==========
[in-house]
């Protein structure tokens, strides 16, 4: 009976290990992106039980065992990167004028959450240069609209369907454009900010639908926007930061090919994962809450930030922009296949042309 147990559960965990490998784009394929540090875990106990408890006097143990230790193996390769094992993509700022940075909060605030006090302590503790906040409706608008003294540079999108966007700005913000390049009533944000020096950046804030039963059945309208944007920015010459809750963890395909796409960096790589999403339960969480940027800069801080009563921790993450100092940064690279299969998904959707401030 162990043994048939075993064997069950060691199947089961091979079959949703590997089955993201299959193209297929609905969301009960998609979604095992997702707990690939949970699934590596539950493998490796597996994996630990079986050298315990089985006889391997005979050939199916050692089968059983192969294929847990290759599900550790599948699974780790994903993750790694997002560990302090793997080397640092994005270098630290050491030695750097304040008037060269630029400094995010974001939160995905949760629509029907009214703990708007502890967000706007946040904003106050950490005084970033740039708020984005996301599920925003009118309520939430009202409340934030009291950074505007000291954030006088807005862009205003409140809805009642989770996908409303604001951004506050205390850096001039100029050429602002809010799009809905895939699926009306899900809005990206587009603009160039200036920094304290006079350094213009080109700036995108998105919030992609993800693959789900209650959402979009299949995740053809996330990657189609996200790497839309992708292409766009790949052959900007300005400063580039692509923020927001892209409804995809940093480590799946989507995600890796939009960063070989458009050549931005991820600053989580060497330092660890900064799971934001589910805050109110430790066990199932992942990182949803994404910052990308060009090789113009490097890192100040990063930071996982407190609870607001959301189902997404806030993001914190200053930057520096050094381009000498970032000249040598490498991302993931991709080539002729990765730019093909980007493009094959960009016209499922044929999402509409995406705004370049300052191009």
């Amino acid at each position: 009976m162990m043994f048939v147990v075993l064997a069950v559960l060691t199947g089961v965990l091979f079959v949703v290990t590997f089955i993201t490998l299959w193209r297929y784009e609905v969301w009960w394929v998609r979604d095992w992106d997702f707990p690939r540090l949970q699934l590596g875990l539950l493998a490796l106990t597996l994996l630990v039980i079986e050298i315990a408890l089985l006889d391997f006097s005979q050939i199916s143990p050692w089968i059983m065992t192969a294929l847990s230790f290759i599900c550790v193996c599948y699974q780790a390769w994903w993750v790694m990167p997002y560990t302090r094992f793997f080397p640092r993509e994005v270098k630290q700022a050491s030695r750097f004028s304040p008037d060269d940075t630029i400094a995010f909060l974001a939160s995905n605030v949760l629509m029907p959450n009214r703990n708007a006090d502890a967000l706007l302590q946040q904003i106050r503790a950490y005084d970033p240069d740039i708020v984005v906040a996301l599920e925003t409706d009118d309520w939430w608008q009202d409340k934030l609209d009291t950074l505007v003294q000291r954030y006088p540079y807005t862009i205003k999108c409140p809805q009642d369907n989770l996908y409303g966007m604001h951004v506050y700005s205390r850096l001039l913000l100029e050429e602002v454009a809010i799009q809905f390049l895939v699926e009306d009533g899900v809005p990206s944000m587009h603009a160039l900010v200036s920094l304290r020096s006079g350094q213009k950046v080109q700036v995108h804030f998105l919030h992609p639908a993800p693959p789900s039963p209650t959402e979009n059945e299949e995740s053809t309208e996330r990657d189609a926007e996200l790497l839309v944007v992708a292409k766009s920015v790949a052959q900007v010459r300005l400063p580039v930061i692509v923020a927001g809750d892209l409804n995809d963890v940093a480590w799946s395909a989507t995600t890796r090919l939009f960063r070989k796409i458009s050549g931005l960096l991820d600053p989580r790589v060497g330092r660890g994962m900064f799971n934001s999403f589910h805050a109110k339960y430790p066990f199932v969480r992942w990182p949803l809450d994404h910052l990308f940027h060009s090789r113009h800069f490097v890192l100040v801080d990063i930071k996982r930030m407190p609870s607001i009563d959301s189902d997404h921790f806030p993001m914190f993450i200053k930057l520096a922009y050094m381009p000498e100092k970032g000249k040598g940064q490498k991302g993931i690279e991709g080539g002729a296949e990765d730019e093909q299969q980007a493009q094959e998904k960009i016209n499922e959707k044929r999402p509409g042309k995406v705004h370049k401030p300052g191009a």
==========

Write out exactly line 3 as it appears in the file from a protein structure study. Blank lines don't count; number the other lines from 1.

């Amino acid at each position: 009976m162990m043994f048939v147990v075993l064997a069950v559960l060691t199947g089961v965990l091979f079959v949703v290990t590997f089955i993201t490998l299959w193209r297929y784009e609905v969301w009960w394929v998609r979604d095992w992106d997702f707990p690939r540090l949970q699934l590596g875990l539950l493998a490796l106990t597996l994996l630990v039980i079986e050298i315990a408890l089985l006889d391997f006097s005979q050939i199916s143990p050692w089968i059983m065992t192969a294929l847990s230790f290759i599900c550790v193996c599948y699974q780790a390769w994903w993750v790694m990167p997002y560990t302090r094992f793997f080397p640092r993509e994005v270098k630290q700022a050491s030695r750097f004028s304040p008037d060269d940075t630029i400094a995010f909060l974001a939160s995905n605030v949760l629509m029907p959450n009214r703990n708007a006090d502890a967000l706007l302590q946040q904003i106050r503790a950490y005084d970033p240069d740039i708020v984005v906040a996301l599920e925003t409706d009118d309520w939430w608008q009202d409340k934030l609209d009291t950074l505007v003294q000291r954030y006088p540079y807005t862009i205003k999108c409140p809805q009642d369907n989770l996908y409303g966007m604001h951004v506050y700005s205390r850096l001039l913000l100029e050429e602002v454009a809010i799009q809905f390049l895939v699926e009306d009533g899900v809005p990206s944000m587009h603009a160039l900010v200036s920094l304290r020096s006079g350094q213009k950046v080109q700036v995108h804030f998105l919030h992609p639908a993800p693959p789900s039963p209650t959402e979009n059945e299949e995740s053809t309208e996330r990657d189609a926007e996200l790497l839309v944007v992708a292409k766009s920015v790949a052959q900007v010459r300005l400063p580039v930061i692509v923020a927001g809750d892209l409804n995809d963890v940093a480590w799946s395909a989507t995600t890796r090919l939009f960063r070989k796409i458009s050549g931005l960096l991820d600053p989580r790589v060497g330092r660890g994962m900064f799971n934001s999403f589910h805050a109110k339960y430790p066990f199932v969480r992942w990182p949803l809450d994404h910052l990308f940027h060009s090789r113009h800069f490097v890192l100040v801080d990063i930071k996982r930030m407190p609870s607001i009563d959301s189902d997404h921790f806030p993001m914190f993450i200053k930057l520096a922009y050094m381009p000498e100092k970032g000249k040598g940064q490498k991302g993931i690279e991709g080539g002729a296949e990765d730019e093909q299969q980007a493009q094959e998904k960009i016209n499922e959707k044929r999402p509409g042309k995406v705004h370049k401030p300052g191009a």